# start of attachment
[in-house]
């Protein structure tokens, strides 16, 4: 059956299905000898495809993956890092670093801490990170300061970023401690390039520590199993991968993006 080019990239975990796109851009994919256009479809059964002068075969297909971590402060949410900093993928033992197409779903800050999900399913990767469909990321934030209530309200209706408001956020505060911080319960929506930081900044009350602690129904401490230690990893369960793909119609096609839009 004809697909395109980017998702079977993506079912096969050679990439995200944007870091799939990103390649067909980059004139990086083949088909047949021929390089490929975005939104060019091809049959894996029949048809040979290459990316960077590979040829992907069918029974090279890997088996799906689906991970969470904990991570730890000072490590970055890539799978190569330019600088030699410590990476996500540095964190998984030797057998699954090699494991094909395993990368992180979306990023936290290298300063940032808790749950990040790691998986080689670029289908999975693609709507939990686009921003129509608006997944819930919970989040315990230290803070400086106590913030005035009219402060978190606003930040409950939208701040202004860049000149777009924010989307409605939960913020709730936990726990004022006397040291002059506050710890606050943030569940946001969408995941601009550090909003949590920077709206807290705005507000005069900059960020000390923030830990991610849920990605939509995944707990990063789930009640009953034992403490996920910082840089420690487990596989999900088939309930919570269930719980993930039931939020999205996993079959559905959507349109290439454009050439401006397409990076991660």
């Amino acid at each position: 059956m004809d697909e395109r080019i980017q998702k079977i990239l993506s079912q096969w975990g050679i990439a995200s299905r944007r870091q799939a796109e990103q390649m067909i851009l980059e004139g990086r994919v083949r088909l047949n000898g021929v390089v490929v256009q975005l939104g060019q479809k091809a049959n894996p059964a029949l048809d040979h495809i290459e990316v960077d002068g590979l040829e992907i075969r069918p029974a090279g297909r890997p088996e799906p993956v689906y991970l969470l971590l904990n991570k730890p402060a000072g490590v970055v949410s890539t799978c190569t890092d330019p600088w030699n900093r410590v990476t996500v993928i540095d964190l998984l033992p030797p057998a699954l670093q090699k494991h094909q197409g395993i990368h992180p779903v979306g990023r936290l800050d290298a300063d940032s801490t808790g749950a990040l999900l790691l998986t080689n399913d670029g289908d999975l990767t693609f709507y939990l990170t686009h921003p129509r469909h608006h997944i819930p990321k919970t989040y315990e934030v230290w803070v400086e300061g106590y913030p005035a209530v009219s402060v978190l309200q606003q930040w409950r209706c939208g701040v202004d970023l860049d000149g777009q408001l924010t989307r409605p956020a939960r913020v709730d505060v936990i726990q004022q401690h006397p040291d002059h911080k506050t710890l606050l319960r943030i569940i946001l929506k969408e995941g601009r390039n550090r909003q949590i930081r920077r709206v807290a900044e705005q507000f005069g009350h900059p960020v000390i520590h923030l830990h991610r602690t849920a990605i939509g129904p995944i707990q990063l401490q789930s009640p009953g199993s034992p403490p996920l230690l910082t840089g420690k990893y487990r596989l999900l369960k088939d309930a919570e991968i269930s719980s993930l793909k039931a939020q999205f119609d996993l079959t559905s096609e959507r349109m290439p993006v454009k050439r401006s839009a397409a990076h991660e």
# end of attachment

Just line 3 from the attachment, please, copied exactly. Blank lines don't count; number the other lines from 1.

């Amino acid at each position: 059956m004809d697909e395109r080019i980017q998702k079977i990239l993506s079912q096969w975990g050679i990439a995200s299905r944007r870091q799939a796109e990103q390649m067909i851009l980059e004139g990086r994919v083949r088909l047949n000898g021929v390089v490929v256009q975005l939104g060019q479809k091809a049959n894996p059964a029949l048809d040979h495809i290459e990316v960077d002068g590979l040829e992907i075969r069918p029974a090279g297909r890997p088996e799906p993956v689906y991970l969470l971590l904990n991570k730890p402060a000072g490590v970055v949410s890539t799978c190569t890092d330019p600088w030699n900093r410590v990476t996500v993928i540095d964190l998984l033992p030797p057998a699954l670093q090699k494991h094909q197409g395993i990368h992180p779903v979306g990023r936290l800050d290298a300063d940032s801490t808790g749950a990040l999900l790691l998986t080689n399913d670029g289908d999975l990767t693609f709507y939990l990170t686009h921003p129509r469909h608006h997944i819930p990321k919970t989040y315990e934030v230290w803070v400086e300061g106590y913030p005035a209530v009219s402060v978190l309200q606003q930040w409950r209706c939208g701040v202004d970023l860049d000149g777009q408001l924010t989307r409605p956020a939960r913020v709730d505060v936990i726990q004022q401690h006397p040291d002059h911080k506050t710890l606050l319960r943030i569940i946001l929506k969408e995941g601009r390039n550090r909003q949590i930081r920077r709206v807290a900044e705005q507000f005069g009350h900059p960020v000390i520590h923030l830990h991610r602690t849920a990605i939509g129904p995944i707990q990063l401490q789930s009640p009953g199993s034992p403490p996920l230690l910082t840089g420690k990893y487990r596989l999900l369960k088939d309930a919570e991968i269930s719980s993930l793909k039931a939020q999205f119609d996993l079959t559905s096609e959507r349109m290439p993006v454009k050439r401006s839009a397409a990076h991660e």